Like the honorable member for Bonython (Mr. Makin), I cannot understand why the High Commissioner’s Office in the United Kingdom is still under the administration of the Prime Minister’s Department. I think that is one of our last outposts of empire. Such an arrangement goes back to the days when we had only one representative overseas, and he was in London. Perhaps our representation in London has greater emotional significance, but I doubt whether it is of greater importance than our representation in Washington. In my opinion, it would be much better to have the Office of the High Commissioner in the United Kingdom transferred to the department to which it really belongs namely, the Department of External Affairs.
I know the department is very short of staff at the present time, but I think it would be advisable for us to resume our representation in Cairo, which was broken off during the tragic days of the Suez affair. I was one of those who thought we erred on that occasion, but now that is over, and I should like to see our office re-established there. I shall go one further. I know a lot of people think I am a bit of a fanatic about it, but I would still like to direct the attention of the acting Minister for External Affairs to the fact that the only place in the Far East where we have no diplomatic representation is Taipeh.
– What about Peking?
Sir WILFRID KENT HUGHES.Peking says we can have representation there, but only on the condition that we completely sever connexion with another free country Taiwan. Peking has laid down that condition, and is using it as a political weapon. When Peking changes its attitude, and many other things too. we can have a look at the situation. But some people on the other side of the chamber want representation in Peking and not in Taipeh. In other words, they say, “ Desert your allies. Desert the free nations and get representation in Communist countries first.” I do not subscribe to that approach; I approach the matter from the other direction.
Yesterday, the honorable member for Yarra (Mr. Cairns) said -
The only way to remove those causes of trouble is to remove the social and economic problems. . . Let me say that as far as those countries are concerned, their economic problems are not being solved. Those countries are to-day living on American aid, just as in the case of Taiwan, and conditions are not developing indigenously which will provide a suitable basis for political security.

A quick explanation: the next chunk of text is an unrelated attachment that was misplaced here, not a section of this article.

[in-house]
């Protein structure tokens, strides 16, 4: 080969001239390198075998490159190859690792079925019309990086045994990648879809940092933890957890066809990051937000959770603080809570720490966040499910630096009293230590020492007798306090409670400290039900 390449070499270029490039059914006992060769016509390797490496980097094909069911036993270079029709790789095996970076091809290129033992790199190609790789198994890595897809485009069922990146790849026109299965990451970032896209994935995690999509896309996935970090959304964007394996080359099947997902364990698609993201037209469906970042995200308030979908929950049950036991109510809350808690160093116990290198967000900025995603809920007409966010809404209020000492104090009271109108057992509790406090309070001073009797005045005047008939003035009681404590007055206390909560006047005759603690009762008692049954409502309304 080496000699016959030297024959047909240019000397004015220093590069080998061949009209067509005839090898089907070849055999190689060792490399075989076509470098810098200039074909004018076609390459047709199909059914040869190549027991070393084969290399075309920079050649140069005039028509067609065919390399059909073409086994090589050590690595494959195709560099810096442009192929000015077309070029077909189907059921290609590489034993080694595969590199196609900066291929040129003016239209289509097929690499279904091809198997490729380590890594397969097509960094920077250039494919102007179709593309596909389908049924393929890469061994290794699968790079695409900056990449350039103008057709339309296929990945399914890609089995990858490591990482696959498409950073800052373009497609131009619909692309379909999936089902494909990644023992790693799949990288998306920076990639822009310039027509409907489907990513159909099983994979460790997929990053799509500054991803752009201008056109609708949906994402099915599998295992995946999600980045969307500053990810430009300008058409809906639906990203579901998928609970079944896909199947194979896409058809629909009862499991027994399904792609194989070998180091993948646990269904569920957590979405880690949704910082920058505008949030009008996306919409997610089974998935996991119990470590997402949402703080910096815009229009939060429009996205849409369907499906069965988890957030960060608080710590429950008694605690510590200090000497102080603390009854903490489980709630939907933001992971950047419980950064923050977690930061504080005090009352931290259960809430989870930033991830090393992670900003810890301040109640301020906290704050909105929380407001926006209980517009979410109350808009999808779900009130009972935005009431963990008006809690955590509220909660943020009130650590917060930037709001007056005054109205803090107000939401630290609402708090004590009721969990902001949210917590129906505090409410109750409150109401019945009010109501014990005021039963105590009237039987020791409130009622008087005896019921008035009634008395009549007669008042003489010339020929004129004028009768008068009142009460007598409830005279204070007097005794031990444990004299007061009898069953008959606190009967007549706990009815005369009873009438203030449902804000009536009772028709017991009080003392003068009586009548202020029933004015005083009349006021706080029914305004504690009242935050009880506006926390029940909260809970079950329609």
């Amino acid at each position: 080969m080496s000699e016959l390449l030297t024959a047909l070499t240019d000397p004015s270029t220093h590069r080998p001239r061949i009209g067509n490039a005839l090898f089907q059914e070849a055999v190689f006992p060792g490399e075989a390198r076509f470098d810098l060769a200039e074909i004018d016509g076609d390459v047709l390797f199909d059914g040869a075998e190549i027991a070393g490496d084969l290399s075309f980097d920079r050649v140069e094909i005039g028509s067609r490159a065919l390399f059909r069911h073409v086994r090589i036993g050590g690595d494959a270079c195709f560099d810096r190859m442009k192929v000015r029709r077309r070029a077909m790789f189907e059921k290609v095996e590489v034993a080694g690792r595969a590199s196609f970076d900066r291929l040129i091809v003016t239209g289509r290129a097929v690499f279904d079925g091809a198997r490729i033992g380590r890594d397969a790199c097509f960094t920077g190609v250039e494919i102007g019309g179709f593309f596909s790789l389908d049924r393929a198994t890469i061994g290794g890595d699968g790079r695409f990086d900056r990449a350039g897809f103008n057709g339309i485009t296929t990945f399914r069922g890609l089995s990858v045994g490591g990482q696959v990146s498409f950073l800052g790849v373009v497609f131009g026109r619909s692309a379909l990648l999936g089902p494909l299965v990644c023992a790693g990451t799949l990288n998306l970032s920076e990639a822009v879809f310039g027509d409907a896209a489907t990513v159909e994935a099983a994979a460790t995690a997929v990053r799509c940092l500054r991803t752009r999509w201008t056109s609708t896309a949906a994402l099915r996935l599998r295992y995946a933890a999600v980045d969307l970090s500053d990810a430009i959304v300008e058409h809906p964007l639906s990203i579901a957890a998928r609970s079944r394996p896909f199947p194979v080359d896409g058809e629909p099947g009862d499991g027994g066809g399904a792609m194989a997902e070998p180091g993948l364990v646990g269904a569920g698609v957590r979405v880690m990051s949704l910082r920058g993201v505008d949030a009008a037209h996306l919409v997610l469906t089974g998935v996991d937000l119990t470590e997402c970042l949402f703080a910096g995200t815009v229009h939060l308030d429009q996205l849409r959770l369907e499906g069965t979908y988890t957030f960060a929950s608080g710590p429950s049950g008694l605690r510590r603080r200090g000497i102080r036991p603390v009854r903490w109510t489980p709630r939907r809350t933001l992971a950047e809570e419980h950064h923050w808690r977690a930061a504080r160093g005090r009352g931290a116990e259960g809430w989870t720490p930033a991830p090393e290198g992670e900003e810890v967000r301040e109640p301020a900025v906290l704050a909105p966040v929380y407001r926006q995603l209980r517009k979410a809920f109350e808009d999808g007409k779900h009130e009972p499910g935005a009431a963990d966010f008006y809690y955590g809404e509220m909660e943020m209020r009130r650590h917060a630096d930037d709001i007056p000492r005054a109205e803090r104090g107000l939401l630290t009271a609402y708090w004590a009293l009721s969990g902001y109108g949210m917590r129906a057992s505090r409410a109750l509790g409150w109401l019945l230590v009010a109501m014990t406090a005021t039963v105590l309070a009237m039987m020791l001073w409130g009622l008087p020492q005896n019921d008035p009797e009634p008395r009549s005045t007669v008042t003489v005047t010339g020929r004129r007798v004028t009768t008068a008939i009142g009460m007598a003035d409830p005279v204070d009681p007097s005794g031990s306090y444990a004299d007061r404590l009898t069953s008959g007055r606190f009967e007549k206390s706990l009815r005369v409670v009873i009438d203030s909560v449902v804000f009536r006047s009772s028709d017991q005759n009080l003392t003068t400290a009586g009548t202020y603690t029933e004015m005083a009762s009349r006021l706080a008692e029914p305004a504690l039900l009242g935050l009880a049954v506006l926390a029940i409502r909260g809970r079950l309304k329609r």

I do not think the honorable member could have been there. If he had, he would understand that one of the economic troubles in Korea is North Korea, and that one of the economic troubles in Viet Nam is Viet Minh or North Viet Nam. In Taiwan, there is to be found the highest standard of living anywhere in Asia. So far from Taiwan’s economic problems not having been solved, conditions there are developing better and better every year.
– They are subsidized.
– They are. but most of that subsidy goes into defence; very little of it goes into the ordinary budget. If the honorable member for Werriwa were to look at what has been done with it, he would agree that an excellent job has been done.
– He has a brief for the other side!
– Never mind about that! I am not accusing him of having a brief for the other side. What I am saying is that, if we are really fair dinkum in what we say about the free countries of SouthEast Asia and the western Pacific we should consider the question of representation in Taipeh, and not ban every Minister who travels from visiting that country. I am the only one who has ever gone there.
– It has never been the same since.
– No, it has been better; the country has gone on improving. When things like this happen people ask. “ Are you genuine in what you say? “ This country has now appointed an ambassador to Australia where previously there was a Minister. Conditions have changed so much. Members of the Opposition may laugh if they will. I am reminded of an old proverb which says that small frogs make a great noise after very little rain. That reminds me of some members of the Labour Party. But when any thoughtful person considers what happened on the border of Tibet or the incident in the Formosan Straits last year and the changes that have taken place, even in the attitude of people within this Parliament, together with the strong statement of Government policy so excellently presented by the Minister for External Affairs they will never agree with those who accuse us of sitting on the fence.
The CHAIRMAN (Mr. Bowden).Order! The honorable member’s time has expired.
.- Before I speak on the subject of External Affairs I wish to make a few comments on the remarks of the honorable member for Chisholm (Sir Wilfrid Kent Hughes). When he began his speech I thought he had caught the vision of the new line but as he proceeded and warmed up, the old blood began to flow in his veins and he reverted to his form of only a few night ago when he spoke about respectable gentlemen who sell wool and steel to China whose money is blood stained.
– So itis.
– Did you really say that?